The present study was proposed to investigate the effect of PI3K and JAK3 inhibitors on airway inflammation characterized by infiltration of inflammatory cells, differential release of cytokines and airway remodeling in acute and chronic model of OVA sensitized mice (Supplementary Figure 4). In this study, we observed significant elevation of inflammatory cells i.e., eosinophil, basophils, neutrophils, macrophages, and lymphocytes in BALF. Our findings are in accordance with earlier findings (Grommes and Soehnlein, 2011; Possa et al., 2013). Thus, the ability to control leukocyte infiltration into lungs is viewed as a key factor in regulating disease severity (Lin et al., 2013).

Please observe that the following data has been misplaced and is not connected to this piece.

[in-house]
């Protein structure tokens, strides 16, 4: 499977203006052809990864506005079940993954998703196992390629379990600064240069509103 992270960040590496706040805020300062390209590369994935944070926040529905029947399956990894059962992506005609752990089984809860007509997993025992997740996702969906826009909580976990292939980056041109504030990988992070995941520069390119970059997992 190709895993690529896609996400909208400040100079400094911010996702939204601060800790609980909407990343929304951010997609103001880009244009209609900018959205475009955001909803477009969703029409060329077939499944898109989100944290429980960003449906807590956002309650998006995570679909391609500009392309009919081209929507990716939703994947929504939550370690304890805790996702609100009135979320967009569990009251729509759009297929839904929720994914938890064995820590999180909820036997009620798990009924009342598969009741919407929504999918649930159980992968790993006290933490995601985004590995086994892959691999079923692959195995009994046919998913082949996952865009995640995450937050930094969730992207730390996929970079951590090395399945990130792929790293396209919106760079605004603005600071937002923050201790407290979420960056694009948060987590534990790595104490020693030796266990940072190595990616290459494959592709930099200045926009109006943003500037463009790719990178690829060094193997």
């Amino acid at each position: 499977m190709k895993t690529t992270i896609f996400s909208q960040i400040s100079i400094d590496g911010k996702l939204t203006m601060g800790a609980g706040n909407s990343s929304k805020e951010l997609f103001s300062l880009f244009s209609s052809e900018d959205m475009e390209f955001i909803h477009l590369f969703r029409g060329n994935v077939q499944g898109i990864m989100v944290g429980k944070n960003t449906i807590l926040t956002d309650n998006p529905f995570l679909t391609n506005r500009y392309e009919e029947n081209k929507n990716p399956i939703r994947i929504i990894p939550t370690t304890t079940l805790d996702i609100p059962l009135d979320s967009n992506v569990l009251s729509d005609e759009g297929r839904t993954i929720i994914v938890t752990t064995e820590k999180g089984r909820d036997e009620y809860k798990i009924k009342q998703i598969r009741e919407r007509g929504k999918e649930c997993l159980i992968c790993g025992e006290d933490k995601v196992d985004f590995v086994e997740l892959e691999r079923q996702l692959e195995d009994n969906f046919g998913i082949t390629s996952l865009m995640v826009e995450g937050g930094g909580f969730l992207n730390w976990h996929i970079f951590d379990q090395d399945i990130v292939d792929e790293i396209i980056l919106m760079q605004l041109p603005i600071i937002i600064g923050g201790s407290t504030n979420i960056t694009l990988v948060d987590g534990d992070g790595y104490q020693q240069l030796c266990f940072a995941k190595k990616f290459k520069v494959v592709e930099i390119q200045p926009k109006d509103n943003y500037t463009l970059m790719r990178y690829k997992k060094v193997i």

In acute model of asthma, PI3K and JAK3 inhibitors, and dexamethasone were found effective in inhibiting infiltration of basophils, macrophages, neutrophils, and lymphocytes into bronchoalveolar compartment. In our study we observed increase in basophils infiltration unexpectedly, however these were also attenuated by the treatment. Kinase inhibitors showed dominant inhibitory activity over dexamethasone. JAK3 inhibitor was found highly effective in reducing the neutrophils infiltration as compared to PI3K inhibitor and dexamethasone. However, kinase inhibitors were not effective in inhibiting the eosinophil count, while dexamethasone was found effective. TNF-alpha is a key regulator of pro-inflammatory cytokine and activator of inflammatory cells, which is increased in OVA exposed mice (Zhou et al., 2015). Our results showed kinase inhibitors were effective in inhibiting TNF-alpha in BALF.